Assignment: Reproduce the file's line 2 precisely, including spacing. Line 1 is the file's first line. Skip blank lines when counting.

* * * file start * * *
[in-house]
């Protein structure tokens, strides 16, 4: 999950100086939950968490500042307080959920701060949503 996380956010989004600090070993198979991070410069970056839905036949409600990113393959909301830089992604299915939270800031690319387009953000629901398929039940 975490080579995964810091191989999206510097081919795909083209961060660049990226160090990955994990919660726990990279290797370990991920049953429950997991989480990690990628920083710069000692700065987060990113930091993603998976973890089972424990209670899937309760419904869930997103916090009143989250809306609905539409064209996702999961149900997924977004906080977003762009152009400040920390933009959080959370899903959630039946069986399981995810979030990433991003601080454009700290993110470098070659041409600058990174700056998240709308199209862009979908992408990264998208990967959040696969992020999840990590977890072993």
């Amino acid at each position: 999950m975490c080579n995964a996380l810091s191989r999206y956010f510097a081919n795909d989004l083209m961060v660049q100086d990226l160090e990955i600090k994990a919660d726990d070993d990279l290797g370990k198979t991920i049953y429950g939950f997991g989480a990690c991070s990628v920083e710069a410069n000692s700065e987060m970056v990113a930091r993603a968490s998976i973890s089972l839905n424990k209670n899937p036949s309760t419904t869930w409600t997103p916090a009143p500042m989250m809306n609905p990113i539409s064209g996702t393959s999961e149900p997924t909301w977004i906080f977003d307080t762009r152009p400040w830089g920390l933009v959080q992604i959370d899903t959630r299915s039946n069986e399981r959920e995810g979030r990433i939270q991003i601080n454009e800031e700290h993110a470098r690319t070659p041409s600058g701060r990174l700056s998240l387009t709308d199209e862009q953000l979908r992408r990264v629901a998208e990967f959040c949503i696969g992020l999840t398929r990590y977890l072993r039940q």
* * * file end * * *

């Protein structure tokens, strides 16, 4: 999950100086939950968490500042307080959920701060949503 996380956010989004600090070993198979991070410069970056839905036949409600990113393959909301830089992604299915939270800031690319387009953000629901398929039940 975490080579995964810091191989999206510097081919795909083209961060660049990226160090990955994990919660726990990279290797370990991920049953429950997991989480990690990628920083710069000692700065987060990113930091993603998976973890089972424990209670899937309760419904869930997103916090009143989250809306609905539409064209996702999961149900997924977004906080977003762009152009400040920390933009959080959370899903959630039946069986399981995810979030990433991003601080454009700290993110470098070659041409600058990174700056998240709308199209862009979908992408990264998208990967959040696969992020999840990590977890072993």